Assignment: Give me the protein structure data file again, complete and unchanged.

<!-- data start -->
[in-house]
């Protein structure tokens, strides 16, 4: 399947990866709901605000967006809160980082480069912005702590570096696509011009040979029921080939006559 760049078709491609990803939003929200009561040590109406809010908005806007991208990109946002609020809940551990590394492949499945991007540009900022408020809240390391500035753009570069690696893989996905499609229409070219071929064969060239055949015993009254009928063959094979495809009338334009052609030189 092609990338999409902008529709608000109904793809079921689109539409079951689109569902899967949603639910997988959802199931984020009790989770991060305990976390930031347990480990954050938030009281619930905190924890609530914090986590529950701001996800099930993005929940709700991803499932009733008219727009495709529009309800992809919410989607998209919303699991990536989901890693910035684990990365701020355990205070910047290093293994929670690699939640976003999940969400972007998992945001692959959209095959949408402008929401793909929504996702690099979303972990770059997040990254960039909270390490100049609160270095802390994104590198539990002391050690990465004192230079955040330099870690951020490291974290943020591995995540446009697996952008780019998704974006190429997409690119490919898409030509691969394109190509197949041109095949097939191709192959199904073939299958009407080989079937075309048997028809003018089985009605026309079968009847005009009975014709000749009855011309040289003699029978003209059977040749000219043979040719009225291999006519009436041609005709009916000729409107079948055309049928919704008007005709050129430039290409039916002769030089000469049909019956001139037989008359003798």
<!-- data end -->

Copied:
[in-house]
């Protein structure tokens, strides 16, 4: 399947990866709901605000967006809160980082480069912005702590570096696509011009040979029921080939006559 760049078709491609990803939003929200009561040590109406809010908005806007991208990109946002609020809940551990590394492949499945991007540009900022408020809240390391500035753009570069690696893989996905499609229409070219071929064969060239055949015993009254009928063959094979495809009338334009052609030189 092609990338999409902008529709608000109904793809079921689109539409079951689109569902899967949603639910997988959802199931984020009790989770991060305990976390930031347990480990954050938030009281619930905190924890609530914090986590529950701001996800099930993005929940709700991803499932009733008219727009495709529009309800992809919410989607998209919303699991990536989901890693910035684990990365701020355990205070910047290093293994929670690699939640976003999940969400972007998992945001692959959209095959949408402008929401793909929504996702690099979303972990770059997040990254960039909270390490100049609160270095802390994104590198539990002391050690990465004192230079955040330099870690951020490291974290943020591995995540446009697996952008780019998704974006190429997409690119490919898409030509691969394109190509197949041109095949097939191709192959199904073939299958009407080989079937075309048997028809003018089985009605026309079968009847005009009975014709000749009855011309040289003699029978003209059977040749000219043979040719009225291999006519009436041609005709009916000729409107079948055309049928919704008007005709050129430039290409039916002769030089000469049909019956001139037989008359003798």